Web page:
In 2013 when Jim and I last spent time in Barbados, we arrived at the sad conclusion that there was nothing left for us to explore or see, no reason to visit again. At only 21 miles long and a smile (14 miles) wide and after 36 visits, we had explored it all. My Mother’s ashes were spread at St. John’s Parish Church overlooking her favourite view
and in the Caribbean Sea at her favourite beach. Our two boys, Christopher and Matthew, grew up spending their Spring Breaks, and even a few university breaks, on our island in the sun. Barbados became our second home. I vividly remember Matthew emerging from the airport on his second last visit, turning his face to the sun and yelling, I love this island. Bajans and tourists alike laughed and nodded their assent. Jim and I had enjoyed introducing our island to friends and glimpsing it through new eyes, but OMG, when we could no longer manage to get lost in Barbados’ insane maze of country roads, it was time to declare it done.
My innocent island was changing, too. Poor government decisions had and have left critical infrastructure in serious need of upgrading. Barbados was always an island of efficiency units, apartments and hotel rooms, providing great growth opportunities for local restauranteurs. Some of the Caribbean’s best dining establishments, serving every purse level, could be found on Barbados. The big stress of the day was where to go for dinner. Oh, how we enjoyed that stress. Insidiously over past years and I am sure the result of many a greased palm, five major all-inclusive resorts have opened on the island, stealing business from small local entrepreneurs and socking massive profits away off-shore. Don’t even get me going on the damage they have wrought. The bright massive windows at the airport were converted to opaque glass in an effort to prevent drug smugglers from signalling one another. So much for waving at arriving family and friends as they disembarked their planes. Aaach! Maybe time to move on, we thought.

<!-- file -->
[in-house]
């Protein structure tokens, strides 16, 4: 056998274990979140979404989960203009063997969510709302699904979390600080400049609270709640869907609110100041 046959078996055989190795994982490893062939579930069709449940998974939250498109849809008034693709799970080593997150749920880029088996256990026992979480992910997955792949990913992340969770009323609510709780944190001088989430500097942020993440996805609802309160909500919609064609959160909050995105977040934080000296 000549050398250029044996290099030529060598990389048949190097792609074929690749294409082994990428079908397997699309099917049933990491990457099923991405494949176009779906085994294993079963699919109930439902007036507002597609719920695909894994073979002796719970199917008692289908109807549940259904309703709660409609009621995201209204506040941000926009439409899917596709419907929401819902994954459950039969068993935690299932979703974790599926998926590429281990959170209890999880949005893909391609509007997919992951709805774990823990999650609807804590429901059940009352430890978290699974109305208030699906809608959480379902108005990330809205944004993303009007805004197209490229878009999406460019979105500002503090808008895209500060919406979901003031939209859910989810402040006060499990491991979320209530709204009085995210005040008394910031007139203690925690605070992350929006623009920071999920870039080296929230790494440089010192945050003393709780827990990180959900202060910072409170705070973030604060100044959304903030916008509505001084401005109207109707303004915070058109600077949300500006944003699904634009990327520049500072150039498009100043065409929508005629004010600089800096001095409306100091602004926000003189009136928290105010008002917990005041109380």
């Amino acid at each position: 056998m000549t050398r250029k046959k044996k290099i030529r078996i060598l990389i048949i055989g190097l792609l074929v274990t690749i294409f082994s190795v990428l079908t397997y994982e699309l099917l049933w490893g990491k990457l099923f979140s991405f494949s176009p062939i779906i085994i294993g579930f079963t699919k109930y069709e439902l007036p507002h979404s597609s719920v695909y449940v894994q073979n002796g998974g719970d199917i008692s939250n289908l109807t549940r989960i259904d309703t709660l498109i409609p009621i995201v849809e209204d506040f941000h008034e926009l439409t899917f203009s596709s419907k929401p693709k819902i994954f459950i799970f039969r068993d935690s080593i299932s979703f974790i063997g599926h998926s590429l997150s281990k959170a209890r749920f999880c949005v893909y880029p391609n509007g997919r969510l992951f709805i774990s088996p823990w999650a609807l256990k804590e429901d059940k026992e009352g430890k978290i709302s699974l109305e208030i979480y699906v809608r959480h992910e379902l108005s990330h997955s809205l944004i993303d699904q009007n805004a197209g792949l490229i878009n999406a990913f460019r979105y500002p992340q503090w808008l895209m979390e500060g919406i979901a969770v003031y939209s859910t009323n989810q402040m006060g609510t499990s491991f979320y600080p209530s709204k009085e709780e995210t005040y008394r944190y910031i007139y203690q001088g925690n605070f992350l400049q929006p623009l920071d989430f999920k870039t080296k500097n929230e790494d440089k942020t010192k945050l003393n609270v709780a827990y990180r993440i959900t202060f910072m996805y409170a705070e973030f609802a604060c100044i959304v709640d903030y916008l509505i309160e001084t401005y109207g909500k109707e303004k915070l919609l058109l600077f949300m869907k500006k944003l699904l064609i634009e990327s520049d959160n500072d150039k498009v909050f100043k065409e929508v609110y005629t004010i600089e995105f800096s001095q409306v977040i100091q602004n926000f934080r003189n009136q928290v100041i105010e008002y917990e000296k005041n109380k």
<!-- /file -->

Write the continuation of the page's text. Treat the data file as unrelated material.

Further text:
But still our island in the sun beckons travellers.
She may not be perfect, but she remains safe, friendly and welcoming. Bajan children are taught from the grade 2 level the value of tourism to their economy. Education is free and excellent. Literacy is one of the highest in the world. Health care is free. A large stable middle class forms the bulk of the population. Rent a car and travel the interior with no risk. Head out to restaurants at nighttime without worry. No necessity to remain in all-inclusive compounds for safety or because of government rulings.
One outstanding desire, though, has been niggling at Jim and I .... to introduce our grandchildren to part of their heritage. To see through their eyes the green cane fields, turquoise Caribbean waters, soft white beaches, hawksbill and leatherback turtles,
coral reefs, flying fish, swaying coconut palms, grand plantation houses, calypso music ++++++. I am sure you are getting the picture.
That wish will come to fruition next March. Our whole immediate family - Jim and I, Christopher and Stephanie, Matthew and Michelle, Morgan and Zachary - will head to Barbados for a homecoming of sorts. When Air Canada lands on the tarmac at Grantley Adams International Airport in March 2020 and when Morgan and Zachary first step on Barbadian soil, they will be the 14th generation of my family to do so.
It may be a year away, but my heart is overflowing and my excitement keeps gurgling to the surface. Yes, it is time to go home.